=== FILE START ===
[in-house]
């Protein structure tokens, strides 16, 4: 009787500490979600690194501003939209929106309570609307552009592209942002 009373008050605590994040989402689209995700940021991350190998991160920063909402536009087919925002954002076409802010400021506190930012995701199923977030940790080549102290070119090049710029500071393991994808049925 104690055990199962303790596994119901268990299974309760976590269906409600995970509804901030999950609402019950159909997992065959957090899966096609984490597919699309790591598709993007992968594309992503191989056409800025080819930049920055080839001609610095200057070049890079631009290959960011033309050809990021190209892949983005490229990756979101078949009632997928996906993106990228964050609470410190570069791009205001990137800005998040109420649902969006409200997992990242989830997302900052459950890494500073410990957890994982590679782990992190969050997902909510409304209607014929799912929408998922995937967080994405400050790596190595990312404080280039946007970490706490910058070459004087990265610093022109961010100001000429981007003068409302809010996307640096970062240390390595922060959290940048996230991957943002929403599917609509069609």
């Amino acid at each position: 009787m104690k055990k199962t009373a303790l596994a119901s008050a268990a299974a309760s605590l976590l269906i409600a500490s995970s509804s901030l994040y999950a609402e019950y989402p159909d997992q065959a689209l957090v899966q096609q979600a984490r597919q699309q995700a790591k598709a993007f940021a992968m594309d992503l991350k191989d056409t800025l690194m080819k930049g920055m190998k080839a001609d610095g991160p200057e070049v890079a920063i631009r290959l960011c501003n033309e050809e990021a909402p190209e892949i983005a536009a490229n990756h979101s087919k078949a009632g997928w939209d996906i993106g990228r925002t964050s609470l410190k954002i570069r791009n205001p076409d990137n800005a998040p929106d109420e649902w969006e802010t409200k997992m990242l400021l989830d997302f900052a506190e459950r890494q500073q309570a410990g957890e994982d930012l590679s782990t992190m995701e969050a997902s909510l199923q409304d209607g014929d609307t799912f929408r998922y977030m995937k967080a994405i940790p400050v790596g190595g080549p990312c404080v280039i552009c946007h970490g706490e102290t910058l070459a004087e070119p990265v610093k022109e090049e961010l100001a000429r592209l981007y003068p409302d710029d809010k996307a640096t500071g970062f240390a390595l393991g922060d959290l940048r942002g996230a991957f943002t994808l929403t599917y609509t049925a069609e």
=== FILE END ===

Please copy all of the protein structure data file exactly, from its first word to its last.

[in-house]
């Protein structure tokens, strides 16, 4: 009787500490979600690194501003939209929106309570609307552009592209942002 009373008050605590994040989402689209995700940021991350190998991160920063909402536009087919925002954002076409802010400021506190930012995701199923977030940790080549102290070119090049710029500071393991994808049925 104690055990199962303790596994119901268990299974309760976590269906409600995970509804901030999950609402019950159909997992065959957090899966096609984490597919699309790591598709993007992968594309992503191989056409800025080819930049920055080839001609610095200057070049890079631009290959960011033309050809990021190209892949983005490229990756979101078949009632997928996906993106990228964050609470410190570069791009205001990137800005998040109420649902969006409200997992990242989830997302900052459950890494500073410990957890994982590679782990992190969050997902909510409304209607014929799912929408998922995937967080994405400050790596190595990312404080280039946007970490706490910058070459004087990265610093022109961010100001000429981007003068409302809010996307640096970062240390390595922060959290940048996230991957943002929403599917609509069609």
């Amino acid at each position: 009787m104690k055990k199962t009373a303790l596994a119901s008050a268990a299974a309760s605590l976590l269906i409600a500490s995970s509804s901030l994040y999950a609402e019950y989402p159909d997992q065959a689209l957090v899966q096609q979600a984490r597919q699309q995700a790591k598709a993007f940021a992968m594309d992503l991350k191989d056409t800025l690194m080819k930049g920055m190998k080839a001609d610095g991160p200057e070049v890079a920063i631009r290959l960011c501003n033309e050809e990021a909402p190209e892949i983005a536009a490229n990756h979101s087919k078949a009632g997928w939209d996906i993106g990228r925002t964050s609470l410190k954002i570069r791009n205001p076409d990137n800005a998040p929106d109420e649902w969006e802010t409200k997992m990242l400021l989830d997302f900052a506190e459950r890494q500073q309570a410990g957890e994982d930012l590679s782990t992190m995701e969050a997902s909510l199923q409304d209607g014929d609307t799912f929408r998922y977030m995937k967080a994405i940790p400050v790596g190595g080549p990312c404080v280039i552009c946007h970490g706490e102290t910058l070459a004087e070119p990265v610093k022109e090049e961010l100001a000429r592209l981007y003068p409302d710029d809010k996307a640096t500071g970062f240390a390595l393991g922060d959290l940048r942002g996230a991957f943002t994808l929403t599917y609509t049925a069609e």